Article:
Reviewed by Irene Pauline Humpelstetter, CNP
You’ve probably heard about adaptogens and their healing properties. For centuries they have been used in Ayurvedic and Chineses healing traditions and have recently made a resurgence. Adaptogens are a class of herbs, also known as “tonic herbs” that have been used in traditional medicine for centuries. To be considered an adaptogen, the herb must fit three criteria:
- They are generally safe, meaning that anyone can use them
- They help us adapt to stress
- They help balance hormones
When we are faced with stress, whether it is physical or mental, our bodies go through what is known as general adaptation syndrome, or GAS. The three stages of response in GAS are:
Adaptogens work by helping us stay in the resistance stage of GAS longer, so that the exhaustion phase is held off and we are able to adapt to the stressor. This allows us to maintain equilibrium and hopefully carry on without being too frazzled. When we adapt to stress, we can perform better, we generally feel much better, and these factors can even positively affect our health and wellbeing. Adaptogens can also help with other health issues that may eventually lead to excess stress, such as insomnia, pain, digestive issues, hormonal imbalances, and more. Each adaptogen has its own set of health effects on the body, so choosing one to suit your needs is important.
This root has been used for thousands of years and is regarded by Ayurvedic practitioners as the most important herb for both men and women. Aside from it being an adaptogen and allowing us to adapt to many kinds of stress, it also boosts endocrine function in the adrenals and thyroid gland, increases vitality, boosts energy, positively affects endurance and stamina, improves digestive function, promotes longevity, and even strengthens the immune system. Ashwagandha is recommended for those with high blood pressure, insomnia, chronic fatigue, anxiety, and digestive issues.
Living Alchemy’s Ashwagandha ASHWAGANDHA Alive is a fermented product, offering superior bio-availability.
Rhodiola is an adaptogenic herb known for its ability to calm stress in the body. It is also quite energizing, which makes it great for exercise and increasing stamina. It works by raising and lowering cortisol levels in the body as needed, and also has been shown to positively affect brain function. Rhodiola supports cellular energy metabolism, boosts the immune system, improves memory, is beneficial to heart health, can alleviate symptoms of depression, and can even boost libido – something that is often lost with chronic stress.
Living Alchemy’s Rhodiola RHODIOLA Alive is a fermented product, offering superior bio-availability.
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HOLY BASIL (TULSI)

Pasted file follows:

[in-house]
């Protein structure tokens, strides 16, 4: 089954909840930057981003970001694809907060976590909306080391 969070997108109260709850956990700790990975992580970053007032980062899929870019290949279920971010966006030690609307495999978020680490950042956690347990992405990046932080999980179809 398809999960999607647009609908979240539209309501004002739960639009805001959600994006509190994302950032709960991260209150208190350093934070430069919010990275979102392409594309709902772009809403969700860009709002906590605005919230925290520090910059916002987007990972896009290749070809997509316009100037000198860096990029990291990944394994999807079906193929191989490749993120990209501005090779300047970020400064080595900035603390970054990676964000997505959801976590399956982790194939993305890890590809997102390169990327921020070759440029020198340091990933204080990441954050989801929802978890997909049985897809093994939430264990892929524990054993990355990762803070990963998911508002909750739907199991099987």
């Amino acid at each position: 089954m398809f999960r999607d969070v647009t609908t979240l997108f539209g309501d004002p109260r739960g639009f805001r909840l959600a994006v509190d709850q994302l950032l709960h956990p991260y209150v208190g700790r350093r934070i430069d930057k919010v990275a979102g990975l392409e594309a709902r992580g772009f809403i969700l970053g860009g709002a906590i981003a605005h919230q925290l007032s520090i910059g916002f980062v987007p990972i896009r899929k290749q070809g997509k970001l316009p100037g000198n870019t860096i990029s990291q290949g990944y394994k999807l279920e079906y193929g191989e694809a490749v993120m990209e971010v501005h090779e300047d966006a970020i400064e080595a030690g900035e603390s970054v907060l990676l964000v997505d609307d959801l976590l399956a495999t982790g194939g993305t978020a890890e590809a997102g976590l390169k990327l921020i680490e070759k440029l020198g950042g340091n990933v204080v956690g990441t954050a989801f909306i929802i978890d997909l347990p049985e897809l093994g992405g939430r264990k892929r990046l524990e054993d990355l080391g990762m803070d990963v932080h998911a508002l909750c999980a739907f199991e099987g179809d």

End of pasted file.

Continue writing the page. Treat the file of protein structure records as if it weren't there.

This medicinal plant is not your typical pesto basil. It offers a slightly more bitter taste, but comes with plenty more health benefits. Being a natural adaptogen, Holy Basil (or Tulsi) combats the effects of physical and mental stress, but also calms anxiety, beats depression, and increases cognitive function. Studies have also shown this anti-inflammatory herb to be helpful with bloating and gas, and though it is regarded as calming, it can also be energizing.
Living Alchemy’s HOLY BASIL Alive is a fermented product, offering superior bio-availability.
Our Adaptogens use certified organic herbs to deliver a complete living food matrix to help stabilize and increase your physiological function. You can find it at your local health food store.
NOTE: it is important to rotate your adaptogens every 6-9 weeks to ensure your body is able to reap all the different benefits offered by these magical herbs.
Author: Rejan Magee, Holistic Nutritionist. Visit her at wholeharmony.ca
Cohen, M. M. (2014). Tulsi – Ocimum sanctum: A herb for all reasons. Journal of Ayurveda and Integrative Medicine, 5(4), 251–9. http://doi.org/10.4103/0975-9476.146554
Mishra, L. C., Singh, B. B., & Dagenais, S. (2000). Scientific basis for the therapeutic use of Withania somnifera (ashwagandha): a review. Alternative Medicine Review : A Journal of Clinical Therapeutic, 5(4), 334–46. Retrieved from http://www.ncbi.nlm.nih.gov/pubmed/10956379
Liao, L.-Y., He, Y.-F., Li, L., Meng, H., Dong, Y.-M., Yi, F., & Xiao, P.-G. (2018). A preliminary review of studies on adaptogens: comparison of their bioactivity in TCM with that of ginseng-like herbs used worldwide. Chinese Medicine, 13, 57. http://doi.org/10.1186/s13020-018-0214-9
What is Homeostasis? – Scientific American. (n.d.). Retrieved March 10, 2019, from https://www.scientificamerican.com/article/what-is-homeostasis/